Now to specifics. Saint John is at a critical juncture in its economic development. It could be turning into another in a series of boom-bust cycles (like the shipbuilding, refinery/lepreau before) or it could be about to become a durable energy hub that will anchor its economy for the next 50 years or so. A lot of that will have to do with the people on the ground. It would seem to me that ESJ should be front and centre.

I do think (and this is not about SJ) that many Enterprise Agencies get tempted to focus on things like ‘small business counselling’, small business training, brochure development, maybe the occasional HR fair or recruitment activity and a current favourite ‘youth and the labour market’. I don’t have a problem with these functions (although many of them could fit elsewhere but that is a discussion for another day). I do believe, however, that the Enterprise Agencies should be more focused on leading a broader economic development vision for their communities. If a community is going down because a mill closed, and the Enterprise Agency is spending 90% of its effort on the things I just mentioned, that’s a problem. A big problem.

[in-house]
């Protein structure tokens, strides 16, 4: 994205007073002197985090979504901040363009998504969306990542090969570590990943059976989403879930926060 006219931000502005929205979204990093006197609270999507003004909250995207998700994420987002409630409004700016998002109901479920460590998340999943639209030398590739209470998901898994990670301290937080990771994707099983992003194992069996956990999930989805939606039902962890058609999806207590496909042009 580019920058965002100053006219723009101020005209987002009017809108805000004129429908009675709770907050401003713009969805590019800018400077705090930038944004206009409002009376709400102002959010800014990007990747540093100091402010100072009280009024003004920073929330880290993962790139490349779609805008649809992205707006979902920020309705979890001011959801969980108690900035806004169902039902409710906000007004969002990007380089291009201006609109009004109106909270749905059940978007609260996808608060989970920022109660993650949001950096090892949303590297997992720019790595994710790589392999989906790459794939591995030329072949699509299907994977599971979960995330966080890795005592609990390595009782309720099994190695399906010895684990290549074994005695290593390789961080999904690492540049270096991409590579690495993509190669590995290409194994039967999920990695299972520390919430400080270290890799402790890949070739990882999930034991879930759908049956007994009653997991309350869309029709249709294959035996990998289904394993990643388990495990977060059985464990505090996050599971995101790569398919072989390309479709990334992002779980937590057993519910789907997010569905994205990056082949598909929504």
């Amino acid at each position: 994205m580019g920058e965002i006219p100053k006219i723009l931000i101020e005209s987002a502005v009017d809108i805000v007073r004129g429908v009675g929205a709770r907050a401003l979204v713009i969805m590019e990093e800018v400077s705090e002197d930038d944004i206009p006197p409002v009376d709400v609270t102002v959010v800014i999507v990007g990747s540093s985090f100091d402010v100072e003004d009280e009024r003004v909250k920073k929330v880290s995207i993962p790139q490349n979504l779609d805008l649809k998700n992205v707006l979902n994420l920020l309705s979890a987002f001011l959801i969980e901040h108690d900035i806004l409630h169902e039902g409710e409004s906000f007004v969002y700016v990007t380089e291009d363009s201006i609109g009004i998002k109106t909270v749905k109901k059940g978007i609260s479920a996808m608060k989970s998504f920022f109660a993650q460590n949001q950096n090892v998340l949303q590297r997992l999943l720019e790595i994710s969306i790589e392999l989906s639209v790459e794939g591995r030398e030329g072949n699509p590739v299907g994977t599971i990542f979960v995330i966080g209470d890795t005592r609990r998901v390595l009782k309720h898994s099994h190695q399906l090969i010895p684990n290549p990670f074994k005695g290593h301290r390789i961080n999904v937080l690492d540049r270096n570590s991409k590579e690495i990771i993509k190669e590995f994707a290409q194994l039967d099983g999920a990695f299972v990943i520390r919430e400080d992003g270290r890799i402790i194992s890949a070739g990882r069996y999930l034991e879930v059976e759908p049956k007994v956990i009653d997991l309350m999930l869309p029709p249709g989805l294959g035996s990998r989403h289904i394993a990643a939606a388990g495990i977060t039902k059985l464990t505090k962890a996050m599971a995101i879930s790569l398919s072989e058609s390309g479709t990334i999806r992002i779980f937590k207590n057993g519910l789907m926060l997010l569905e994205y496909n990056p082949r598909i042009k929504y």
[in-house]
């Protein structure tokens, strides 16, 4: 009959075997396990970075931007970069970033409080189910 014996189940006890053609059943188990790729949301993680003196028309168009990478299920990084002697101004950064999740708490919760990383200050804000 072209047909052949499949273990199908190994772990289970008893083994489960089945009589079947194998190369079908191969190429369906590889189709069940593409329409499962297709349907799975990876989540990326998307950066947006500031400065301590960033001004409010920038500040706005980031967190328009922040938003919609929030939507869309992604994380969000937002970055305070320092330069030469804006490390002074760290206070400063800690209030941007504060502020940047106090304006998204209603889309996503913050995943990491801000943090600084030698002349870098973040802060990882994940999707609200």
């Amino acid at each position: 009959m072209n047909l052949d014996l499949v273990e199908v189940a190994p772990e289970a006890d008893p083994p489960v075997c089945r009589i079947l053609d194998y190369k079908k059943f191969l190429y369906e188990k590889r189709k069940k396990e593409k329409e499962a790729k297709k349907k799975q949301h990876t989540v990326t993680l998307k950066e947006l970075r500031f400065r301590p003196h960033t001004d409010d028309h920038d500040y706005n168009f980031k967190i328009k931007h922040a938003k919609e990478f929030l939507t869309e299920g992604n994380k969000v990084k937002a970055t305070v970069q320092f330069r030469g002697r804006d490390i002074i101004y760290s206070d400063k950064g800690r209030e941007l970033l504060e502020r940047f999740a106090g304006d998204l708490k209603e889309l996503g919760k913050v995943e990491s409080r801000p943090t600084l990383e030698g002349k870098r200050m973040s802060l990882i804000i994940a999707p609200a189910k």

I’d like to see these agencies more integrated into the bigger, longer term stuff and with the business of building the value proposition for business investment into a community.

That is key. The first thing people say to me is “why would company x ever want to locate in community y”? That, my friends, is the foundational statement for economic development. Throw out everything else.